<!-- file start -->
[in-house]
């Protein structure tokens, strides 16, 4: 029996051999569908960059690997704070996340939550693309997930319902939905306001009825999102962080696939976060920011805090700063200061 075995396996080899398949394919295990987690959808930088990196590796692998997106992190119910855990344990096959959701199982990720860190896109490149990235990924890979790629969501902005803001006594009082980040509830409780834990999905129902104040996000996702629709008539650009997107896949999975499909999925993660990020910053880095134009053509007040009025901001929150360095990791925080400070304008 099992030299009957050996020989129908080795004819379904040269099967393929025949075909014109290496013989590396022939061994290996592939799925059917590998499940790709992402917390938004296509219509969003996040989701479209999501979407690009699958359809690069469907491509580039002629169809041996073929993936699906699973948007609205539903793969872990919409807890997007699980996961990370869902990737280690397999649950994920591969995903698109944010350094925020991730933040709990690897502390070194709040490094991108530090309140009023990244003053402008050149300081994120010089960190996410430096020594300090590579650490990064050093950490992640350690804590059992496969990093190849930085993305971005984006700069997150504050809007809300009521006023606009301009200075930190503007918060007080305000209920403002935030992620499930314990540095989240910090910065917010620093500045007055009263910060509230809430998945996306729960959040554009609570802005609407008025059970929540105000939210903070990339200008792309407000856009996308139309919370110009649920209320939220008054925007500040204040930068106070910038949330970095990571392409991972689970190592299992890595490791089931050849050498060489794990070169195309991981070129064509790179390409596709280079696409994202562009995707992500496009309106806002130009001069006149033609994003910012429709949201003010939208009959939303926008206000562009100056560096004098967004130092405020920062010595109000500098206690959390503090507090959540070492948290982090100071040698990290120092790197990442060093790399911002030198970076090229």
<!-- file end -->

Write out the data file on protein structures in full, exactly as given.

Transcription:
[in-house]
């Protein structure tokens, strides 16, 4: 029996051999569908960059690997704070996340939550693309997930319902939905306001009825999102962080696939976060920011805090700063200061 075995396996080899398949394919295990987690959808930088990196590796692998997106992190119910855990344990096959959701199982990720860190896109490149990235990924890979790629969501902005803001006594009082980040509830409780834990999905129902104040996000996702629709008539650009997107896949999975499909999925993660990020910053880095134009053509007040009025901001929150360095990791925080400070304008 099992030299009957050996020989129908080795004819379904040269099967393929025949075909014109290496013989590396022939061994290996592939799925059917590998499940790709992402917390938004296509219509969003996040989701479209999501979407690009699958359809690069469907491509580039002629169809041996073929993936699906699973948007609205539903793969872990919409807890997007699980996961990370869902990737280690397999649950994920591969995903698109944010350094925020991730933040709990690897502390070194709040490094991108530090309140009023990244003053402008050149300081994120010089960190996410430096020594300090590579650490990064050093950490992640350690804590059992496969990093190849930085993305971005984006700069997150504050809007809300009521006023606009301009200075930190503007918060007080305000209920403002935030992620499930314990540095989240910090910065917010620093500045007055009263910060509230809430998945996306729960959040554009609570802005609407008025059970929540105000939210903070990339200008792309407000856009996308139309919370110009649920209320939220008054925007500040204040930068106070910038949330970095990571392409991972689970190592299992890595490791089931050849050498060489794990070169195309991981070129064509790179390409596709280079696409994202562009995707992500496009309106806002130009001069006149033609994003910012429709949201003010939208009959939303926008206000562009100056560096004098967004130092405020920062010595109000500098206690959390503090507090959540070492948290982090100071040698990290120092790197990442060093790399911002030198970076090229």